This was not some secret party. It was last weekend's annual board of directors meeting of the National Federation of Republican Women in Charleston, McConnell's district. Sanford and other prominent local Republican politicos were there. "Invited speakers to the NFRW conference included U.S. House Majority Leader John Boehner, Senate Leader Mitch McConnell, RNC Chairman Michael Steele, Rep. Joe Wilson, House Speaker Bobby Harrell, former U.S. Ambassador David Wilkins and GOP gubernatorial nominee Nikki Haley," Folks writes.
Gawker and other national media sites picked up the story, largely focusing on McConnell and asking a fair question: Why would any African-American dress up as a slave? That remains a good question, but there's no doubt as to why McConnell appeared so happy decked out as Robert E. Lee's contemporary. He's obsessed with the Confederacy.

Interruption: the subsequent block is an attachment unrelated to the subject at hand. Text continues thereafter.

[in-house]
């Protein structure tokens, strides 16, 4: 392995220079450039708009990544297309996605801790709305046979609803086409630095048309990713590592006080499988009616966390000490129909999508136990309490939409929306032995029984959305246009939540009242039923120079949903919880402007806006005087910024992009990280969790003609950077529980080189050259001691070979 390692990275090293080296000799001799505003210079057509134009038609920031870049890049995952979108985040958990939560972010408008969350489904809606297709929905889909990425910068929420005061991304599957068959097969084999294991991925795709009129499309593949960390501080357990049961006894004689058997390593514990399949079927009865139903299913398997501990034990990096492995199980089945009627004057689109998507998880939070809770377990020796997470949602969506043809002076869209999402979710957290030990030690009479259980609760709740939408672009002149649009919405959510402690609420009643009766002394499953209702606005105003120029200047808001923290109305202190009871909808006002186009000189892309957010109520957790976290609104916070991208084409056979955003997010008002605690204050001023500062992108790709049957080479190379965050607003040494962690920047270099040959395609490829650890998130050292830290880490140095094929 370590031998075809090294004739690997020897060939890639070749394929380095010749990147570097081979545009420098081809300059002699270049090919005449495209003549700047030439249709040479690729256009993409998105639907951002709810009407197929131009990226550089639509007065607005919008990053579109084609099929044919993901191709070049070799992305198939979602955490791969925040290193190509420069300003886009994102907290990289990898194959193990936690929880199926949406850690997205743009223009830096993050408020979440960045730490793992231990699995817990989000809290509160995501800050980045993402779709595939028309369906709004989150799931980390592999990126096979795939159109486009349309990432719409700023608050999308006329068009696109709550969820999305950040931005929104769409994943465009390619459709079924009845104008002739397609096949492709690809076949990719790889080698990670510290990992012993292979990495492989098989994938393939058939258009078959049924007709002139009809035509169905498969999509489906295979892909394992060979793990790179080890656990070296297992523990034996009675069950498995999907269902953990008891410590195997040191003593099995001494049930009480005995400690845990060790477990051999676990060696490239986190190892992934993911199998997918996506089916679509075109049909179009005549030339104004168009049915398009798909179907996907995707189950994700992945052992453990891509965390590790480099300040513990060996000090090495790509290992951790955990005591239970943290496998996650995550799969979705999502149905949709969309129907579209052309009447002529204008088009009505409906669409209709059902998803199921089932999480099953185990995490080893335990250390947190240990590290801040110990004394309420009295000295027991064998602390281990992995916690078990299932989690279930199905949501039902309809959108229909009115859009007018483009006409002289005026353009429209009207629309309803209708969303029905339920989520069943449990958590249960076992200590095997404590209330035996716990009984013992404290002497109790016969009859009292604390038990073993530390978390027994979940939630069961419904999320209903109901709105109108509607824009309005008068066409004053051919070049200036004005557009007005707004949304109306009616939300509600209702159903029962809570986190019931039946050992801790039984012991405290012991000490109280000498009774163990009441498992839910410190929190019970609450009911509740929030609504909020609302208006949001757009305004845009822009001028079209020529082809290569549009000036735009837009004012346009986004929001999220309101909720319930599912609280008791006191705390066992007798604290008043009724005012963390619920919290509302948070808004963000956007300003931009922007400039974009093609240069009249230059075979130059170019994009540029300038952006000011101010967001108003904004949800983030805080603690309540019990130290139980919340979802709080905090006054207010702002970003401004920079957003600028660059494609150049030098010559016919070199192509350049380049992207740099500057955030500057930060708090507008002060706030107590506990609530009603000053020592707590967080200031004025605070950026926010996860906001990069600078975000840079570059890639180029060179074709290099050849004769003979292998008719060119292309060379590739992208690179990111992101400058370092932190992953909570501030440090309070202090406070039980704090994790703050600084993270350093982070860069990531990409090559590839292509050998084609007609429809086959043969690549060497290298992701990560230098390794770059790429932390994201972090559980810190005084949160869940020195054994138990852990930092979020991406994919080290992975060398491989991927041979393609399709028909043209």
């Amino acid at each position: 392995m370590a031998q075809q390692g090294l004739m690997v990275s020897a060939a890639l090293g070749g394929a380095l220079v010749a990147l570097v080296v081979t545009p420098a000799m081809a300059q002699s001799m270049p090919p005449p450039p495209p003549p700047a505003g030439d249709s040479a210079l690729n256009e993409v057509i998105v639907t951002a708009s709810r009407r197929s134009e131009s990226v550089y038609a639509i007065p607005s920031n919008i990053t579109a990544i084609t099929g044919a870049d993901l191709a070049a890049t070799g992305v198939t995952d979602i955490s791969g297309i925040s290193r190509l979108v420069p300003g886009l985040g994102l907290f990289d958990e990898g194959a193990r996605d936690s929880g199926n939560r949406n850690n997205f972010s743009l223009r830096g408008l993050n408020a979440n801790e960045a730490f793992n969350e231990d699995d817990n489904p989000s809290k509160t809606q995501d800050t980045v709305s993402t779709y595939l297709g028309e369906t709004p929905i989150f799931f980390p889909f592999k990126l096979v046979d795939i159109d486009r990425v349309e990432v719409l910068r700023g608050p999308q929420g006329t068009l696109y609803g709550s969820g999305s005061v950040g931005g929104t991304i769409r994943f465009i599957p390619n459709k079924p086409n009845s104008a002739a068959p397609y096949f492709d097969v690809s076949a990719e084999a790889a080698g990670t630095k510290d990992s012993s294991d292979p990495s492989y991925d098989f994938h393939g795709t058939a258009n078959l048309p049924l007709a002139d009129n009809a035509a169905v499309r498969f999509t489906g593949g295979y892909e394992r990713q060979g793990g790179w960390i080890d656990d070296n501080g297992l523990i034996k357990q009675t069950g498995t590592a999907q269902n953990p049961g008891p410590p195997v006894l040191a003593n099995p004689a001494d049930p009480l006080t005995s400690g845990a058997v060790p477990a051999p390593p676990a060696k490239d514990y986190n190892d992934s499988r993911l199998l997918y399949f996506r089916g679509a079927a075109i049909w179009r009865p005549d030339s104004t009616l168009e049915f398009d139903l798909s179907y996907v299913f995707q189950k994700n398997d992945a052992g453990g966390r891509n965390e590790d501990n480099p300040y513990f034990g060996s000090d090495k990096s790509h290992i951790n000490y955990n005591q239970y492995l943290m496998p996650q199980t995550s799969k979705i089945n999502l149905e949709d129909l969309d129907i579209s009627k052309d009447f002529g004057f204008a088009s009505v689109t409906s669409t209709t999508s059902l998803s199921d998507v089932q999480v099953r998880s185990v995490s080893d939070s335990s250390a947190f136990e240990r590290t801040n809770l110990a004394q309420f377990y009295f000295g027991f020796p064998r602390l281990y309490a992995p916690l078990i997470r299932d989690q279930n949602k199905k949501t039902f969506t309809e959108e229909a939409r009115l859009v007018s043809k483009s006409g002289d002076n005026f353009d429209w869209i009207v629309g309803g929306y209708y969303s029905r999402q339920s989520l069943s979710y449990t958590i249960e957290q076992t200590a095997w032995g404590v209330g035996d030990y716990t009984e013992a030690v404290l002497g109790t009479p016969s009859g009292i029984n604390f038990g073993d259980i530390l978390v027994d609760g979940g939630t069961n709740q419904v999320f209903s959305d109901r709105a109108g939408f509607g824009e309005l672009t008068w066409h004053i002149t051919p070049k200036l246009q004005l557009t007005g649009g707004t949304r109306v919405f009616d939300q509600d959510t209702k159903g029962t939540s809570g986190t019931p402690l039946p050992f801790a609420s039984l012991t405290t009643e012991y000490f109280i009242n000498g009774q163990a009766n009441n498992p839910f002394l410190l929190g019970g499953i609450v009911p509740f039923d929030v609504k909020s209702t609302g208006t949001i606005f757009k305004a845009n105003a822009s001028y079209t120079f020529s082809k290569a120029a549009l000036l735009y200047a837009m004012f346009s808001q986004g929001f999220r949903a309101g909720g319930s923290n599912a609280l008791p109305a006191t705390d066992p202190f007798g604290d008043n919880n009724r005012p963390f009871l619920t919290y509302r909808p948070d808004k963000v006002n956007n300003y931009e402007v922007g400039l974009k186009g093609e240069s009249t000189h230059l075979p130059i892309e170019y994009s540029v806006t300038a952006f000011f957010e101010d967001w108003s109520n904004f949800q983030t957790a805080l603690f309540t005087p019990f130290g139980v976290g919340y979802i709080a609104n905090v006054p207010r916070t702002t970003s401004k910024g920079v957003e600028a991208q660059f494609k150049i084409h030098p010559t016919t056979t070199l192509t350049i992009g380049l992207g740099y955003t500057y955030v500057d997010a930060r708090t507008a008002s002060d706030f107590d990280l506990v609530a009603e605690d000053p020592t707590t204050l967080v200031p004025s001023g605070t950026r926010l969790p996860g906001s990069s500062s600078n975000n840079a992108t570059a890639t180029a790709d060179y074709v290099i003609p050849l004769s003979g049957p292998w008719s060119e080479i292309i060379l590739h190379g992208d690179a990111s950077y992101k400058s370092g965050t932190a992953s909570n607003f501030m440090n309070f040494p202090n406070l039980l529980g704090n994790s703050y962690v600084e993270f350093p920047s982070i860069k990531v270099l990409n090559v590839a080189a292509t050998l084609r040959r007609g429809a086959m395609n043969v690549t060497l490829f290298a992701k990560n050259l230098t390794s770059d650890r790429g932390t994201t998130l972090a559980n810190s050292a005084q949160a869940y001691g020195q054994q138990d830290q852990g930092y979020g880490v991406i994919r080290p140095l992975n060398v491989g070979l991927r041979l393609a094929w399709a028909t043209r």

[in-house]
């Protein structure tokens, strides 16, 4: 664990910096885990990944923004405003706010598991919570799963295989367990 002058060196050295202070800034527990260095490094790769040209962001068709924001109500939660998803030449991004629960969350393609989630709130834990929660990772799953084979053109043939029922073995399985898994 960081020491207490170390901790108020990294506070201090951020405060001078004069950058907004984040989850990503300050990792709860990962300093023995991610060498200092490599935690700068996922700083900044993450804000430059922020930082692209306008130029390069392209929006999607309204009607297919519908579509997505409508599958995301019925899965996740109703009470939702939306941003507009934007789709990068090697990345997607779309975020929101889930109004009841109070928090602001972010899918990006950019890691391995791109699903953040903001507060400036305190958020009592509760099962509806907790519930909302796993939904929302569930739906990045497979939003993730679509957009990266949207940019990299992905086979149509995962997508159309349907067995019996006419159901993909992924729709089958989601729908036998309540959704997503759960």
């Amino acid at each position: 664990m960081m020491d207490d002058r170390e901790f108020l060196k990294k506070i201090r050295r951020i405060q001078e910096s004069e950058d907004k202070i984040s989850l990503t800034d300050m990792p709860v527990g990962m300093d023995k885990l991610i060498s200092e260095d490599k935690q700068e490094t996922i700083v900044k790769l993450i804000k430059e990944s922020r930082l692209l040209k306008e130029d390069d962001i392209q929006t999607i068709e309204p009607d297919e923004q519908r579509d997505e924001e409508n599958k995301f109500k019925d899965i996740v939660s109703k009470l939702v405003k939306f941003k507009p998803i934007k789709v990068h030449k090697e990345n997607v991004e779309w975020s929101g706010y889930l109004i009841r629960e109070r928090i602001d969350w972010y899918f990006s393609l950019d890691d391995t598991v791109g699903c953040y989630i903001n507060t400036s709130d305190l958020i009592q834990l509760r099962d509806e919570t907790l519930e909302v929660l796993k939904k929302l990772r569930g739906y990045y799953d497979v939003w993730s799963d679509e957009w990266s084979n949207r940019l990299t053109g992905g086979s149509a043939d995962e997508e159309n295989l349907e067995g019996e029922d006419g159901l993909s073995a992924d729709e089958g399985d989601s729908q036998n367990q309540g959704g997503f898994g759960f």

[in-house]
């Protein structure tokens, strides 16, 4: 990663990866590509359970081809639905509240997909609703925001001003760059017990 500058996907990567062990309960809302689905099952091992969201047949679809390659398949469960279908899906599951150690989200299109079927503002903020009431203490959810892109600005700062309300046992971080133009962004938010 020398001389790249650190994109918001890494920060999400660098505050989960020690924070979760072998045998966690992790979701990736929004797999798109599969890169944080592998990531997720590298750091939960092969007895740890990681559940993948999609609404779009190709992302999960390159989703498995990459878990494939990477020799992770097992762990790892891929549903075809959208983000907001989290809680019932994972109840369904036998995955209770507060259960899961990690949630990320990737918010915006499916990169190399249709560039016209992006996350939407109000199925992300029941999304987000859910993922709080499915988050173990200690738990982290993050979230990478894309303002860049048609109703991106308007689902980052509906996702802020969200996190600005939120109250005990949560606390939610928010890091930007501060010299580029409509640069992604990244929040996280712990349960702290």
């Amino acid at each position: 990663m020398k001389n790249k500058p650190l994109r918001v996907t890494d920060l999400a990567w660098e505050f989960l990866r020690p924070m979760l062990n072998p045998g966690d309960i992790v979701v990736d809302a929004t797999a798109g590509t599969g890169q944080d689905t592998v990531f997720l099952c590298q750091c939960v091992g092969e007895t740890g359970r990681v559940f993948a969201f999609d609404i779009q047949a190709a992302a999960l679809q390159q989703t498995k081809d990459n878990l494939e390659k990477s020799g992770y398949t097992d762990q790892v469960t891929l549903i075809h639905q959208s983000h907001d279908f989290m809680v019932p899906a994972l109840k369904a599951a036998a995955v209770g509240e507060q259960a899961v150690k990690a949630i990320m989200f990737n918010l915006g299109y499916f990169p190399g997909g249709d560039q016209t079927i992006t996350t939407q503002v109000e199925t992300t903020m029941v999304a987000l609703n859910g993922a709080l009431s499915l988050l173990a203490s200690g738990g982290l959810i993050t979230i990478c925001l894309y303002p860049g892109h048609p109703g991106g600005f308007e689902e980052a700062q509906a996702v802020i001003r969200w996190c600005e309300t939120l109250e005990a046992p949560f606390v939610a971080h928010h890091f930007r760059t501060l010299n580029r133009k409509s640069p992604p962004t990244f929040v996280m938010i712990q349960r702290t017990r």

McConnell owns a store that sells Confederate memorabilia. Last time I saw him, his cell phone bore a Confederate flag, and its ring tone chimed Dixie. This was several years ago. I was working on a Nation magazine article about two Charleston-based museum projects. (It's well worth the $2.95 to get behind the subscriber wall!) One's an African-American history museum, which intends to provide an unvarnished look at the realities of slavery in Charleston, the port through which half of American slaves entered the country.
The Hunley, which has been recovered and is on display at a warehouse in Charleston, has obvious historic significance: It was the first submarine to sink an enemy vessel. But when I visited, the site included a gallery and gift shop that oozed Confederate nostalgia, replete with fresh bolls of cotton for sale.
Given that McConnell is the state's most powerful legislator, I'll leave it to the readers to guess which one of these projects is being funded by South Carolina taxpayers.